Departing employees can create a lot of challenges for an organization. First and foremost is the loss of knowledge and the extra burden placed on remaining staff as you search for a replacement. Employees who quit can also do some damage on the way out, exfiltrating data for financial gain or even adjusting pricing and other information to cause grief for their soon-to-be-former employee. Whether you’re looking out for ways to keep your team members satisfied or searching for a potential security vulnerability, there are several signs your employee is about to quit.
Before we discuss the red flags, however, let’s look at why IT workers specifically might head out the door.
Why Might Your IT Workers Quit?
According to the most recent IT Career Outlook report, one-third of IT workers planned to find a new job in 2018. And while 70 percent of those surveyed said they’re content with their actual job, two-thirds said their compensation is lacking, making it the No. 1 reason why IT staff might leave. Other reasons include:
- A desire to learn/advance new IT skills (chief among them are security and cybersecurity)
- Better work/life balance
- Lack of IT priority within the organization
- Better benefits and perks
For those driven by burnout to quit – a very common trigger for IT workers jumping ship – it’s often due to poor leadership and unclear direction, work overload, a toxic culture, lack of control and career growth, and insufficient rewards.
The Risks of Departing Employees
When an employee quits, the most immediate concern is that loss of knowledge and manpower. The cybersecurity skills gap is expected to reach 1.8 million by 2022, and such a skills gap cam hamper an organization’s ability to innovate and serve the market, as well as leaving those companies who do choose to charge ahead with potential vulnerabilities.
But it can have a ripple effect throughout the company – and even outside of it. Customer relations can suffer, depending on whether the employee was customer-facing or supported customer-facing roles. IT staff who, for instance, are responsible for working on customer-facing portals or technology could leave your organization in the lurch for updating and maintaining the success of that technology.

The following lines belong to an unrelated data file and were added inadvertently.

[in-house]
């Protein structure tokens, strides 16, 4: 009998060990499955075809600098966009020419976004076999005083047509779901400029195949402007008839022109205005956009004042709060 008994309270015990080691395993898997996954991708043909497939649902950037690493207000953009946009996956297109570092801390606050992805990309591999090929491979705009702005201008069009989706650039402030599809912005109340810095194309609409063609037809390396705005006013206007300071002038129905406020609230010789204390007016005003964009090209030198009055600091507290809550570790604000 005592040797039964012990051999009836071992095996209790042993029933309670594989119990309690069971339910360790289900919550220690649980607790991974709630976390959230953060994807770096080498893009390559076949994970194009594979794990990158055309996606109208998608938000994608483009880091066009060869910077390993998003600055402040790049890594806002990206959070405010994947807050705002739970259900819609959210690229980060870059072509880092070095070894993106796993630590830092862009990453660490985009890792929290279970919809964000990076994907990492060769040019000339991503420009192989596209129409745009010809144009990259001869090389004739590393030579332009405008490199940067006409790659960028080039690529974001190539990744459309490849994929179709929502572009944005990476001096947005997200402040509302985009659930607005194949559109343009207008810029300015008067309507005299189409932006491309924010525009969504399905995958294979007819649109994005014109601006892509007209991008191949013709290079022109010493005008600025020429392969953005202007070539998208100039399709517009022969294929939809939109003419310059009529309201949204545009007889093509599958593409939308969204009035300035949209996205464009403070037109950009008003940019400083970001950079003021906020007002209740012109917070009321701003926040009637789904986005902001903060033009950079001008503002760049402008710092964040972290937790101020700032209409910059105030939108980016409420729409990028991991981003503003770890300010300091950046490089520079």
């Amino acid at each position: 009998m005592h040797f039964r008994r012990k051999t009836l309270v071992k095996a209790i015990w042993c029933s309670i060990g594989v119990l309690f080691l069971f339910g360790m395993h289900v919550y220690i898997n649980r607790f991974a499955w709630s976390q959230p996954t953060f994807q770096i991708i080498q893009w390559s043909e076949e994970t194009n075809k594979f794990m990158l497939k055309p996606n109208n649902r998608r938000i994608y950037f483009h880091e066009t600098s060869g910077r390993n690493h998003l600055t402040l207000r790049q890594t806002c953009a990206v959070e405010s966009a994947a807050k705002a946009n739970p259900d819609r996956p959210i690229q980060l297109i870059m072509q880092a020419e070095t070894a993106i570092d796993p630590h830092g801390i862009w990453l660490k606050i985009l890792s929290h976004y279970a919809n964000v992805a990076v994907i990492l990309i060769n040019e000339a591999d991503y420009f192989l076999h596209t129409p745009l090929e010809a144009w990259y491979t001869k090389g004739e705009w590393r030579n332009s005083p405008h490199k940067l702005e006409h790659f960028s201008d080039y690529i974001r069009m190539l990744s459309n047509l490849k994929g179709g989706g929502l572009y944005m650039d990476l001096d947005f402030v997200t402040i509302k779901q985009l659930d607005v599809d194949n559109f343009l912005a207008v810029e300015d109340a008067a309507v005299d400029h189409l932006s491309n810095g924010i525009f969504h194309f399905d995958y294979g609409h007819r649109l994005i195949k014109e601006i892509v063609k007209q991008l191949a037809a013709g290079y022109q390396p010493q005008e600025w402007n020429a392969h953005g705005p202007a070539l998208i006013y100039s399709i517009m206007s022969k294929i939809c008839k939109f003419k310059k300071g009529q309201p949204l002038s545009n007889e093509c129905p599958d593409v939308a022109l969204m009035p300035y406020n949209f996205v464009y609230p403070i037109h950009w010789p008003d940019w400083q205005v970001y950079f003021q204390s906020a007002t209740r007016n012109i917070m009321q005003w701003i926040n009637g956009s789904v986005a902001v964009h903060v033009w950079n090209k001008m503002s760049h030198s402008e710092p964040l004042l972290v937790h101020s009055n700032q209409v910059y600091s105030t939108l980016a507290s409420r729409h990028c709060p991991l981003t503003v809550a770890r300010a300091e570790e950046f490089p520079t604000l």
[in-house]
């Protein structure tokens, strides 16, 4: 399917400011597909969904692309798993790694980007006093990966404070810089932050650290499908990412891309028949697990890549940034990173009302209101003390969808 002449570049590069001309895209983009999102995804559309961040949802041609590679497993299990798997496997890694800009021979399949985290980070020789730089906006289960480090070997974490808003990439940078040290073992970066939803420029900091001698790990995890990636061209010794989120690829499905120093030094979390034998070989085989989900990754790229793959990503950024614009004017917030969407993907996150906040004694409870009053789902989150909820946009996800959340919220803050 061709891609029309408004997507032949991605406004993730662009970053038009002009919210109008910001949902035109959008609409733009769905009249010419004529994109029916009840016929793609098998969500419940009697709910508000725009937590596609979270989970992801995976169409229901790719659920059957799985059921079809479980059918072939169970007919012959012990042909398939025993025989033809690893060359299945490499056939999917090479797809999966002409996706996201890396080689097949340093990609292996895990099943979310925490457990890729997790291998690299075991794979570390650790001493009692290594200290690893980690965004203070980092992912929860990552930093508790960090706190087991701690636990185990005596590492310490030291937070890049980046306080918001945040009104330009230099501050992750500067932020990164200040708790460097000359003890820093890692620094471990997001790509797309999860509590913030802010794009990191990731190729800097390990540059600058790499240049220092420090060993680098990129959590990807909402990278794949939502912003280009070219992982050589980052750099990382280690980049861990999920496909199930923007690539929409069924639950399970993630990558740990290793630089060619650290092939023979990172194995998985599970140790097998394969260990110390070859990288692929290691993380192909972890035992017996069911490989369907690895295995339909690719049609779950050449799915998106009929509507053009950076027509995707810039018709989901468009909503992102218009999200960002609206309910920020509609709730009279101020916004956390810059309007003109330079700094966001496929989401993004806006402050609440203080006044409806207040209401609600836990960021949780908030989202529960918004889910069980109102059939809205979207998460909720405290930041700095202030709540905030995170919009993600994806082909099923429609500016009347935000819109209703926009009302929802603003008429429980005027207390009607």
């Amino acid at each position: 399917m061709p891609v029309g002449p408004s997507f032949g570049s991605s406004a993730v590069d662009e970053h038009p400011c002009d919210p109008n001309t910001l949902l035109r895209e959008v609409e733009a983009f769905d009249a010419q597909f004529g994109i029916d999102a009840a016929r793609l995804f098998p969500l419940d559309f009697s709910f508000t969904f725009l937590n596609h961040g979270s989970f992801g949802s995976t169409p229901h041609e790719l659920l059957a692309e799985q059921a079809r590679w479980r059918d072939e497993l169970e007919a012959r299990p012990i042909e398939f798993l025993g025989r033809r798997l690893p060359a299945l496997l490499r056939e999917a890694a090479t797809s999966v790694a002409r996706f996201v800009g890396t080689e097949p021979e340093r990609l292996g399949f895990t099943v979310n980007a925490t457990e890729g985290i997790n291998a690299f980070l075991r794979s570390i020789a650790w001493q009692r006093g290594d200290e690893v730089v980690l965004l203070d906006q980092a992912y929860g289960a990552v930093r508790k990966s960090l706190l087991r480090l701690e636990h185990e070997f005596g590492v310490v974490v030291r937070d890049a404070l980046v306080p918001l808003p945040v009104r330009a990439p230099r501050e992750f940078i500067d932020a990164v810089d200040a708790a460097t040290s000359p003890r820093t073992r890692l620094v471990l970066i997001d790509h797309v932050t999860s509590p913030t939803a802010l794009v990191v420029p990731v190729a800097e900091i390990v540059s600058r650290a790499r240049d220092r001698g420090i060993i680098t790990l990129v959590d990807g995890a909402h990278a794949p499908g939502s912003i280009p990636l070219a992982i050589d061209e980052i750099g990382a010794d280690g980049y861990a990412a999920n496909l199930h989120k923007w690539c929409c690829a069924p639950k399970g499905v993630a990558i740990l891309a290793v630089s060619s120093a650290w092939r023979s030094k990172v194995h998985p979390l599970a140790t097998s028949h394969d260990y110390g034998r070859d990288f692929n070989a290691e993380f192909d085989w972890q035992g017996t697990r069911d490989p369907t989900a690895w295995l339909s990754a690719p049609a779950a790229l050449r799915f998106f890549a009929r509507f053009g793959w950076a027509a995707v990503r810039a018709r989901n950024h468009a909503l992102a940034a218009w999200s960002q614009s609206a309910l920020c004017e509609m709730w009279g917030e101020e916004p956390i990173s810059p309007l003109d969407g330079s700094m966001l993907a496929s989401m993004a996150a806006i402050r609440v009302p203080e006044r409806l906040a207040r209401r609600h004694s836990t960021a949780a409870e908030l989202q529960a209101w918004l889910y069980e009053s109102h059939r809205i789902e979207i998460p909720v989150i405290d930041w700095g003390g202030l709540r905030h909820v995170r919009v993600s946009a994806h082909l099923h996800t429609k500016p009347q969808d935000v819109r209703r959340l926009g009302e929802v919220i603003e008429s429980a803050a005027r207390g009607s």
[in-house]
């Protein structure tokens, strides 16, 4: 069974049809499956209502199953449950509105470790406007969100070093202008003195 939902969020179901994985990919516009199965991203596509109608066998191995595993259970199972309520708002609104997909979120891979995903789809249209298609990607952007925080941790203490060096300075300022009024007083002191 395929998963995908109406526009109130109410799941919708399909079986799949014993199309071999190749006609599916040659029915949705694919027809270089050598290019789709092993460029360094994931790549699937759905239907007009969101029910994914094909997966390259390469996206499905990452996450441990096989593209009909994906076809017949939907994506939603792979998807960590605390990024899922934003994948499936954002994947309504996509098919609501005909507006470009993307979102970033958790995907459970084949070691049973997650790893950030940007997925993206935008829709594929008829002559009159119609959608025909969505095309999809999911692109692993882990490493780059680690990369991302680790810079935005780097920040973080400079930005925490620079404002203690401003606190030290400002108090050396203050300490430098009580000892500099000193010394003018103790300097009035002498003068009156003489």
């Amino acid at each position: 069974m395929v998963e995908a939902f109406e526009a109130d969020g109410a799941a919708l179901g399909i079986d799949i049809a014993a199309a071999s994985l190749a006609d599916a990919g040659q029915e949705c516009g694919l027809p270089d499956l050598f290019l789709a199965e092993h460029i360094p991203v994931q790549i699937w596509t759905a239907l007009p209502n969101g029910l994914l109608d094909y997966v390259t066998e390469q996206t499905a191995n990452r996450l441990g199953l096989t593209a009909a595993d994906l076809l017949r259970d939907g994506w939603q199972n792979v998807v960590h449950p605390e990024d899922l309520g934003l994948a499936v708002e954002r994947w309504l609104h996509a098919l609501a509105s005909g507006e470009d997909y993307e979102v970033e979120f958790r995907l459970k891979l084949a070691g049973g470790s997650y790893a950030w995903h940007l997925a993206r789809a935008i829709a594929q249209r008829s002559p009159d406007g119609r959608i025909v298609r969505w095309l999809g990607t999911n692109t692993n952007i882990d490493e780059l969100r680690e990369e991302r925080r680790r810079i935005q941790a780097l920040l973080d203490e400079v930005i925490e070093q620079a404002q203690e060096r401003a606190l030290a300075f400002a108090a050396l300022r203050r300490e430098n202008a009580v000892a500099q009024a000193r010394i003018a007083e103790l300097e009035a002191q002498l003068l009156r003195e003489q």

Employee morale may also suffer – when one person quits, others may begin to feel uneasy about their current situations. This can happen for a variety of reasons, including the associated workload and general concerns about the long-term future of the company (i.e., “Why did they quit? Do they know something I don’t?). And turnover costs can be significant – up to 21 percent of an employee’s salary in some cases.
Departing employees may also pose a security risk when they take data out the door with them. IT staff, in particular, may know of ways to exfiltrate or change data while escaping attention. In fact, half of all workers who changed or lost their jobs said they’ve taken confidential company data, and 52 percent say they didn’t see the use of such documents as a crime. For that reason, the Society of Human Resource Management (SHRM) recommends:
- Monitoring email traffic and computer access for unusual activity
- Conducting exit interviews and inventory checks
- Obtaining a return-of-property certificate
- Issuing reminders of confidentiality obligations
- Terminate access to computer assets and accounts as soon as the employee departs.
13 Signs Your Employee is About to Quit
According to the Harvard Business Review, there are 13 signs an employee is about to quit. For productivity-related signs, this might be measured in output, where it’s fairly obvious that an employee is no longer pulling their weight. You can also measure this by looking at how often they’re logging into mission-critical applications like Salesforce – an employee who isn’t using your systems as much as they used to could be slacking due to an impending move.
- Lower work productivity than usual
- Acting like less of a team player than usual
- Doing the minimum amount of work more frequently than usual
- Less interested in pleasing their manager than usual
- Less willing to commit to long-term timelines
- A negative change in attitude
- Decreased effort and work motivation
- Less focus on job-related matters
- More often expressing dissatisfaction with their current job
- More often expressing dissatisfaction with their supervisor
- Leaving work earlier than usual
- Loss of enthusiasm for the mission of the organization
- Less interest in working with customers than usual
The authors pointed out that these behaviors tend not to be the overt signs we usually look for – for instance, wearing interview attire to work, leaving a resume on the printer, or missing work for random or unexplained appointments with greater frequency.
While many of these revolve around less productivity and output, suddenly increasing time spent on systems can also be a sign that an employee is about to leave – and take customer or company data with them. Logging into systems like Salesforce or Office 365 after hours or remotely or running more reports and exporting more data than usual can be signs that an employee is about to quit and take your sensitive data out the door. By monitoring your systems as well as touching base regularly with employees, you can spot any such security issues before they become a larger problem.
In general, it’s recommended to spend time with your staff to make sure they’re being heard and you’re doing what you can to keep them in the organization. Help them learn the skills they crave, provide a safe channel for communicating issues like work/life balance and burnout, and have regular standing meetings to discuss any concerns. Your employees are your greatest asset – and it’s up to you to do everything you can to keep them satisfied and working hard for your organization.